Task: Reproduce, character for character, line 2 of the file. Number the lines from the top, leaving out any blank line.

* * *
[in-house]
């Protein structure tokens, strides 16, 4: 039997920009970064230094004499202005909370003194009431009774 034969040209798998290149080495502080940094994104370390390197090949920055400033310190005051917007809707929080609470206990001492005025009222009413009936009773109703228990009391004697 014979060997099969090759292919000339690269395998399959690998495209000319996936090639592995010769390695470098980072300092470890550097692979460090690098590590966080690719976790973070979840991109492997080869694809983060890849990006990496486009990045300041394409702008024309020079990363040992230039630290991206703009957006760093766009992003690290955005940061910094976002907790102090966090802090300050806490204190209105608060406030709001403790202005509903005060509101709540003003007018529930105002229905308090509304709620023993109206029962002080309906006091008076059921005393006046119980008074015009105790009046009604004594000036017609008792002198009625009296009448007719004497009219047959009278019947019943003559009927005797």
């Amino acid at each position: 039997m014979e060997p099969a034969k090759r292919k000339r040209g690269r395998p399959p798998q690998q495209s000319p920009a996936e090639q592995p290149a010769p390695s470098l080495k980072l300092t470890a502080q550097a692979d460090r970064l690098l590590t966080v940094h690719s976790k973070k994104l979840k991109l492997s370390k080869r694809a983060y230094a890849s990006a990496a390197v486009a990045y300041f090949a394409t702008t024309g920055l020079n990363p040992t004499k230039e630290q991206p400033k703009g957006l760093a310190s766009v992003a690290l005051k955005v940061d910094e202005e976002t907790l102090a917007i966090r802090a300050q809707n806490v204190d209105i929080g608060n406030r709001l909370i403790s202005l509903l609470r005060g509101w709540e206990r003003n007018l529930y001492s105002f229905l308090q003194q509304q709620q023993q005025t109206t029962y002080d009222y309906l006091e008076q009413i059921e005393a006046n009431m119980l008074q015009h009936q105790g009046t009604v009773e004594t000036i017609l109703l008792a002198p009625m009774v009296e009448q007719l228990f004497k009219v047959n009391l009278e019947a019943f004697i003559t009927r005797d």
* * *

């Protein structure tokens, strides 16, 4: 039997920009970064230094004499202005909370003194009431009774 034969040209798998290149080495502080940094994104370390390197090949920055400033310190005051917007809707929080609470206990001492005025009222009413009936009773109703228990009391004697 014979060997099969090759292919000339690269395998399959690998495209000319996936090639592995010769390695470098980072300092470890550097692979460090690098590590966080690719976790973070979840991109492997080869694809983060890849990006990496486009990045300041394409702008024309020079990363040992230039630290991206703009957006760093766009992003690290955005940061910094976002907790102090966090802090300050806490204190209105608060406030709001403790202005509903005060509101709540003003007018529930105002229905308090509304709620023993109206029962002080309906006091008076059921005393006046119980008074015009105790009046009604004594000036017609008792002198009625009296009448007719004497009219047959009278019947019943003559009927005797």